SACRAMENTO – For nearly a year – as a pandemic raged, forest fires roared, as smoke choked the once pristine blue sky of Lake Tahoe – Governor Gavin Newsom had to simultaneously rule the state on more populated country and repel an attempted recall.
On Wednesday he emerged victorious – but still had multiple crises to contend with. Ninety percent of the state was in extreme drought. The median home price had eclipsed the $ 800,000. Some 100,000 people slept outside or in their cars at night. And more than 6 million public school children were struggling to catch up on the learning they had missed due to the coronavirus pandemic.
Hundreds of bills on his desk were waiting to be signed, including one to authorize duplexes in single-family neighborhoods across California and another enshrining the postal voting rules that helped him stay in office.
The resounding election rejection of the Republicans’ long-running attempt to oust Mr Newsom appeared to not only bolster him for re-election next year, but also give him a mandate. As the vote count continued on Wednesday, the recall was dismissed by around 2-1. The margin echoes the state’s Democratic-Republican split and the scale of Mr Newsom’s 2018 election, which was a landslide.
But what the governor can do with this mandate is not clear. The recall campaign has been long and confrontational, political experts say, and the state’s problems increasingly resist simple solutions. Many more straightforward challenges were met over the past year with a massive state surplus and a flood of pandemic aid from the Biden administration.
Now, while Mr Newsom has the advantage of a unified base, a Democratic qualified majority in the legislature, and state attention, what remains are issues that require much more. only money.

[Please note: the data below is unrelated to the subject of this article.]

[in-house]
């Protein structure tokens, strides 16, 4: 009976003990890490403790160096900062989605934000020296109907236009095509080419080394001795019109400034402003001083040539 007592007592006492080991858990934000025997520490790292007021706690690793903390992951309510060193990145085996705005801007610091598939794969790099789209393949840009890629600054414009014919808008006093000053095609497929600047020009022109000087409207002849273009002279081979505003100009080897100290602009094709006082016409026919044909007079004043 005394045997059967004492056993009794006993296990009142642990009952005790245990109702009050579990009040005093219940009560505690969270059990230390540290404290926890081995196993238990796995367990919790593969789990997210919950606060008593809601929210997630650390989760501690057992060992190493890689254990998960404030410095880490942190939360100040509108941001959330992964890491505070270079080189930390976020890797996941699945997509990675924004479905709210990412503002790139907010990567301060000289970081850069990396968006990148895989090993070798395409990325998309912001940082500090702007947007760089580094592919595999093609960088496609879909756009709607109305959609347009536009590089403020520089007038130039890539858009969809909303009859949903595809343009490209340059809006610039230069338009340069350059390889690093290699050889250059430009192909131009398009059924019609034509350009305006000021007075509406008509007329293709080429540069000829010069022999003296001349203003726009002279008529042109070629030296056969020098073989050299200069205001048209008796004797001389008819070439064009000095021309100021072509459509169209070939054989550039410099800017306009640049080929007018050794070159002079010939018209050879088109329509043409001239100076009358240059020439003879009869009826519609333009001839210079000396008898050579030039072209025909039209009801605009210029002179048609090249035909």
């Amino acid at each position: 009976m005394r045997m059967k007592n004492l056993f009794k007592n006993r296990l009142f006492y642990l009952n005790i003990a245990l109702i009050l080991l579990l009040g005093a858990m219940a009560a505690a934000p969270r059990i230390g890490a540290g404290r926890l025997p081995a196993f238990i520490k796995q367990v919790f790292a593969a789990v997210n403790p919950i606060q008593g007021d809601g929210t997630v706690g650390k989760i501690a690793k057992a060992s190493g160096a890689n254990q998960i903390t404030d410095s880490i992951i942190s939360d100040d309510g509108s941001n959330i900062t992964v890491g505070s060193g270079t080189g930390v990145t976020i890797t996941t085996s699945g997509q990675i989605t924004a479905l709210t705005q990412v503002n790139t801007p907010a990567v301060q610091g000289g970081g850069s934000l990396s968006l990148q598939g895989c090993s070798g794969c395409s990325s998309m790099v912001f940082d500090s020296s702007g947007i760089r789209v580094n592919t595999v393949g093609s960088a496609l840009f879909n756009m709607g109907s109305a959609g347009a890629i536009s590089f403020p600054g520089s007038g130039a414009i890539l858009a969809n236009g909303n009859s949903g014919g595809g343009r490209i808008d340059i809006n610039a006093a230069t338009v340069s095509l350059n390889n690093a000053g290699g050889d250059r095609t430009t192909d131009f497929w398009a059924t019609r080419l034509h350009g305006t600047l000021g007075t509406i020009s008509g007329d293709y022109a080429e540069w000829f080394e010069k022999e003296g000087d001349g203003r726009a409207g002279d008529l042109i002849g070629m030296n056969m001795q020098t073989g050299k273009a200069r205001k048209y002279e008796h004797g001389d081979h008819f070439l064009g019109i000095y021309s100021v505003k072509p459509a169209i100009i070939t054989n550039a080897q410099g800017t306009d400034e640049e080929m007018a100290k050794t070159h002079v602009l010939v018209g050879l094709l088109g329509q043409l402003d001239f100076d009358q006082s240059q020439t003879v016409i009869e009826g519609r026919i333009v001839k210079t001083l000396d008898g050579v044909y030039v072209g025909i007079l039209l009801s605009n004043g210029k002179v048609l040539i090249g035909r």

“These are problems that take time,” said Jerry Brown, who ruled the state for two eight-year terms in the 1970s and again from 2010 to 2018. “Reduce carbon emissions. Reverse inequality. To be able to reduce the crime rate. To deal with so many people who have so little that their lives and families are falling apart. “
The recall, Mr Brown said, was “loud and angry meaning very little” – a “costly blow” that in a few weeks “won’t be much more than a footnote.” But, he said, “Now it’s the bread and butter problem. And these are the same old problems that have been around for a long time in modern California. “
Mr Newsom offered few details during his campaign on how he would tackle these challenges, in part because of the tenor of the recall. Republican candidates seeking to replace him have presented the campaign as a referendum on him, from his handling of the homeless to rising urban crime rates and his decision to party at a luxury wine restaurant after asking Californians to stay home during the pandemic.
But except for his coronavirus policies, which have been pointed out as a potential national model, the governor has largely avoided making his agenda part of the recall discussion. Aiming to animate the state’s Democratic base in off-year special elections, he described the recall as a battle to save the country’s largest blue state from right-wing extremists and as part of a larger national war. against the division of former President Donald. J. Trump and the Republicans who admire him.
Outside of a victory party afterwards, he recognized the challenges that lay ahead, but withstood much elaboration.
“Let the dust settle,” he said.
At least part of the calculation will include next year’s regular governor election. While the governor is unlikely to face significant opposition, 2022 is an ordinary election year – a time when controversial legislation tends to be pushed aside.